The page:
When Google started out, it was a groundbreaking new search engine. If you can remember what we had before Google, tools like Altavista or Yahoo, they were a bit clunky and never quite returned what you were searching for.
Google changed search by adding popularity into the secret sauce – if a lot of people link to a page then it must be popular or valuable and these pages were ranked higher in the results. It was a revolution in search, but now the company has branched into many different areas far beyond just search alone. Google now has over 60 services that all have policies and procedures for the way customer data is handled, from YouTube to the Android phone operating system.
From today they are merging all these privacy guidelines into one single policy, meaning that any single Google company can share customer data with all the others.
Data regulators in France are outraged and have launched a Europe-wide investigation into the legality of a company being allowed to do this. Many members of the public have complained about the move as it is seen as an extreme invasion of individual privacy. In theory Google knows where you are because of your phone using Android, who you are calling, who you are texting, what web pages you are reading, what you are searching for, which music you are listening to, and which videos you watch.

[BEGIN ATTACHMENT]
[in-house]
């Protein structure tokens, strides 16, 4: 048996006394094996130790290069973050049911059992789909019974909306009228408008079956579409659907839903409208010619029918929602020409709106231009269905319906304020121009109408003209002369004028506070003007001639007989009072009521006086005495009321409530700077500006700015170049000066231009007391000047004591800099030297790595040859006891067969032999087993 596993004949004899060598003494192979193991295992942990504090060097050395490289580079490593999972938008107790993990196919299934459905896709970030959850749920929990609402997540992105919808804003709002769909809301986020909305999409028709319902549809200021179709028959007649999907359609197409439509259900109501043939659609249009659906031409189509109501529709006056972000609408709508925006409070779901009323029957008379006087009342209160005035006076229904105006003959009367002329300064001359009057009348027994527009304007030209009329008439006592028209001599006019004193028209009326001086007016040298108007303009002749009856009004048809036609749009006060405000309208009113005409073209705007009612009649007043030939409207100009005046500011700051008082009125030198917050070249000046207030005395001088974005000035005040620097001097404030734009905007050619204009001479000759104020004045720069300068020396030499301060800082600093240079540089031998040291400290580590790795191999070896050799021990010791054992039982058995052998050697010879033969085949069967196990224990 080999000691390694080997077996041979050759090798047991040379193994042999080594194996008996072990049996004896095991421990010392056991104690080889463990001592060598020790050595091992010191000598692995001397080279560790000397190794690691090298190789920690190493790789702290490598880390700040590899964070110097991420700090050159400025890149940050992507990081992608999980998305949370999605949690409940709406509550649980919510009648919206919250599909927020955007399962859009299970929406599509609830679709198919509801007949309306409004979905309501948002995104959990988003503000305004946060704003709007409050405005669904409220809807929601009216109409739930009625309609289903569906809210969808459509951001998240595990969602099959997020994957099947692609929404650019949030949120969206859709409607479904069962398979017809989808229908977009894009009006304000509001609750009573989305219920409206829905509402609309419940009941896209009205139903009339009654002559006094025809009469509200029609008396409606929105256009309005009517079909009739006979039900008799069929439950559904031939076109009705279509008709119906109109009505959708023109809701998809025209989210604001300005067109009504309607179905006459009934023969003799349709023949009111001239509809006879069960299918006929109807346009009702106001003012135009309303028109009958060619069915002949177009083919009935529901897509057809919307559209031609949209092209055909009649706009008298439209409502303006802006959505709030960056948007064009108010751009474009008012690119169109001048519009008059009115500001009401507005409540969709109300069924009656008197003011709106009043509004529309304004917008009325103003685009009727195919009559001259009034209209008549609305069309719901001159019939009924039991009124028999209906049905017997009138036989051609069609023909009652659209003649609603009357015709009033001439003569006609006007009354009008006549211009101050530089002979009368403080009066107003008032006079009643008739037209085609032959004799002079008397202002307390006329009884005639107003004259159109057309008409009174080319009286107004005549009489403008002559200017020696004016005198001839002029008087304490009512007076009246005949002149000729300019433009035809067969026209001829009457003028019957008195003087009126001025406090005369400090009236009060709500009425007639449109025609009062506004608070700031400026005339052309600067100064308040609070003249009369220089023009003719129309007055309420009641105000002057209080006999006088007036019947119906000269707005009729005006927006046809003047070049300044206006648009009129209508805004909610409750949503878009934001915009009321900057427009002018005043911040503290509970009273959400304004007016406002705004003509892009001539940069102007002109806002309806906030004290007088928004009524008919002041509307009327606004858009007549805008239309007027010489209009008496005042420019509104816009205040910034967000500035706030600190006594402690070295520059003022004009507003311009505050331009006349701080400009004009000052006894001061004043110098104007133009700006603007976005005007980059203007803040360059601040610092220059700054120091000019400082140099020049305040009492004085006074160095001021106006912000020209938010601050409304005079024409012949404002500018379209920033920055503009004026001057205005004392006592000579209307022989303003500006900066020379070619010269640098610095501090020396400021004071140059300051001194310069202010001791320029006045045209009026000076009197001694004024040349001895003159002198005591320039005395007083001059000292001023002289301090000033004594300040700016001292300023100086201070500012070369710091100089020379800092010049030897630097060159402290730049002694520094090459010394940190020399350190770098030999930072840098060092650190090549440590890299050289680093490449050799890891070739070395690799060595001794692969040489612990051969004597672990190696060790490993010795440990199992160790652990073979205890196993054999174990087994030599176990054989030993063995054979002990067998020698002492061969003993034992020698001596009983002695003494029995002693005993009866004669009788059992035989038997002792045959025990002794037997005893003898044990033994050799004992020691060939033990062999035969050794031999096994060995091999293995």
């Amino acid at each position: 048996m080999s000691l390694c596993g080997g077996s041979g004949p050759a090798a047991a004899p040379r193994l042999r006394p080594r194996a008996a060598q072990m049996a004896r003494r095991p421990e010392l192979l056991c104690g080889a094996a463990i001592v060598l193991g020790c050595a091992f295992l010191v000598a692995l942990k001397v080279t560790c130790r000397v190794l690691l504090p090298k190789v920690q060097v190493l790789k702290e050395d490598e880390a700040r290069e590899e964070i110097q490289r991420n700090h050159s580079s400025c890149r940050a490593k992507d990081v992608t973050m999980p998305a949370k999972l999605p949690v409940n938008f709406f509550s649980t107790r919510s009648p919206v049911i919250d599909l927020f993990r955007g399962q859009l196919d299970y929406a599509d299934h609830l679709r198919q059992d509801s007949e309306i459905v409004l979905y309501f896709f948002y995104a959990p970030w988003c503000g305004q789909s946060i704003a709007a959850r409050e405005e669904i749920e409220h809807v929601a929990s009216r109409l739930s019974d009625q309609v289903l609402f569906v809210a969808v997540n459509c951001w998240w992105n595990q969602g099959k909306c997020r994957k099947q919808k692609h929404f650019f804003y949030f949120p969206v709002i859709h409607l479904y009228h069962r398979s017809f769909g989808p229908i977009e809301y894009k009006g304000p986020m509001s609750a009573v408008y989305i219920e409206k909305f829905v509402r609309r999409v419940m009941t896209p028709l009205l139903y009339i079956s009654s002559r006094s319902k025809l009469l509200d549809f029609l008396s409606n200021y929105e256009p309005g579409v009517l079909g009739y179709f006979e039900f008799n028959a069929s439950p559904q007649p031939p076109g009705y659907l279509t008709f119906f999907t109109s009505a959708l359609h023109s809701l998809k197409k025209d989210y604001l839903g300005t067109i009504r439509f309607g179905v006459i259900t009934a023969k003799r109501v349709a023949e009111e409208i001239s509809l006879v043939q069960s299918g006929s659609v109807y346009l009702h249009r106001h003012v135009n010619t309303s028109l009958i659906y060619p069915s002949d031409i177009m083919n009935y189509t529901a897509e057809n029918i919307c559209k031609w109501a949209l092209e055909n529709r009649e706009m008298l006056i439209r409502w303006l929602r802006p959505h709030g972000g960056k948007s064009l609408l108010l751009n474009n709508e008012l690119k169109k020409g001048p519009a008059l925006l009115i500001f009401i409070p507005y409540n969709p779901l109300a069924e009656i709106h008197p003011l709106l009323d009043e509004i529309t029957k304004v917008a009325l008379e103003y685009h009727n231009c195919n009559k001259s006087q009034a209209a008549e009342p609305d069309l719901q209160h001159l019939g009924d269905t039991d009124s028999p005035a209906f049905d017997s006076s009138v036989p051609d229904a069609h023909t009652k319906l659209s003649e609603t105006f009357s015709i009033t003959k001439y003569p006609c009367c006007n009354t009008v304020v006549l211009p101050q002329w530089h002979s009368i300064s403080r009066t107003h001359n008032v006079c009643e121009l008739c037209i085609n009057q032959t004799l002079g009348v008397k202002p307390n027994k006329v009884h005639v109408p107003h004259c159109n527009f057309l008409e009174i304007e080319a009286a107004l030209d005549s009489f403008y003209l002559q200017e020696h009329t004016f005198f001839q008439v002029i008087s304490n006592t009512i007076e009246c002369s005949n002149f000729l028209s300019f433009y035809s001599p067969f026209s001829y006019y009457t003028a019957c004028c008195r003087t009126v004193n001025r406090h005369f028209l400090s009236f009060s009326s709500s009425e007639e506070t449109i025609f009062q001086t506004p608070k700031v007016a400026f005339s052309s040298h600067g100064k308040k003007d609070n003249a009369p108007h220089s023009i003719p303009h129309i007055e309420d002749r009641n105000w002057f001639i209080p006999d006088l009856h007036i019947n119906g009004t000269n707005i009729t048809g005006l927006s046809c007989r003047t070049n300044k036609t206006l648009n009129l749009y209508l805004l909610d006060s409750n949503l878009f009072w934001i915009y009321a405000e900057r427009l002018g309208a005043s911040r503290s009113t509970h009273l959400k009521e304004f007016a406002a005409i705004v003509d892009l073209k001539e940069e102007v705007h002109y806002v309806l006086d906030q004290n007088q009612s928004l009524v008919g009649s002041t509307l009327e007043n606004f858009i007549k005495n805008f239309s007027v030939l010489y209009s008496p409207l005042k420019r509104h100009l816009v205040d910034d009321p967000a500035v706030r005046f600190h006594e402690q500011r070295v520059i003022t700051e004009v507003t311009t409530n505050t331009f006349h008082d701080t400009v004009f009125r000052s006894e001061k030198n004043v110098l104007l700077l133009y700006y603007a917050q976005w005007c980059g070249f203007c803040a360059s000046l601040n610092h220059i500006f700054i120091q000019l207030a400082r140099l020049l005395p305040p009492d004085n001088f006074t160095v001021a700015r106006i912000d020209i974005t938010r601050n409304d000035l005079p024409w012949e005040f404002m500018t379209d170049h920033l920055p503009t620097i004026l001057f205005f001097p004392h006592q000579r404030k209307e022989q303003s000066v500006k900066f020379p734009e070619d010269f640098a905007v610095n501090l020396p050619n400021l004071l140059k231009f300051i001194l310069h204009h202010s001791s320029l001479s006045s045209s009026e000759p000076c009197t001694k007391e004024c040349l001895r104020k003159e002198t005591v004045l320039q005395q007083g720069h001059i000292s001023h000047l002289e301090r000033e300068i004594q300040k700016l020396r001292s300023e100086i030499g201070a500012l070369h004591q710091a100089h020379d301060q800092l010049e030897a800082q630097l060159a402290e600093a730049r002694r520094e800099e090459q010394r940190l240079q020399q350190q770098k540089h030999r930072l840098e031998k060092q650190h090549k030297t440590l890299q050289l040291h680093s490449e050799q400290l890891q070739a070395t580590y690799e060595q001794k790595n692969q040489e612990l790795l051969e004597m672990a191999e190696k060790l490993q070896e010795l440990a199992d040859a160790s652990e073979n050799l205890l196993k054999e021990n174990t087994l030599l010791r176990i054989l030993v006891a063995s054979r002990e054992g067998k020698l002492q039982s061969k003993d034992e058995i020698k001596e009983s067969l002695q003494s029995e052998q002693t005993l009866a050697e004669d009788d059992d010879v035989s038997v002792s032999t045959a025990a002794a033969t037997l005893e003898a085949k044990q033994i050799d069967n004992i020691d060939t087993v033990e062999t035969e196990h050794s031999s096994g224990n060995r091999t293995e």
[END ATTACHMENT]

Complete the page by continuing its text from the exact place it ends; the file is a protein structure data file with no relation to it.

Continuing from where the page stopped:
There is no opt-out. The only choice for the consumer is to just stop using any Google product, which is now a bit difficult as they have become so ubiquitous.
But I sometimes wonder if the protests go too far. We make a Faustian pact every time we use tools like YouTube or Facebook – don’t forget that they are free. We get great tools that are really useful and help us to communicate, and accept that the companies giving us all these tools will place adverts on the site.
Google is just trying to make sure that the adverts are more relevant. It helps them to sell more ads if the algorithms used to place them are more accurate, and it also helps the consumer because you find that the ads are more closely linked to the things you are interested in.
So there are two sides to this story, but it is worth remembering that someone has to pay to keep the lights on at Google. It’s not a service provided by the government or charity.
Photo by Aray Chen licensed under Creative Commons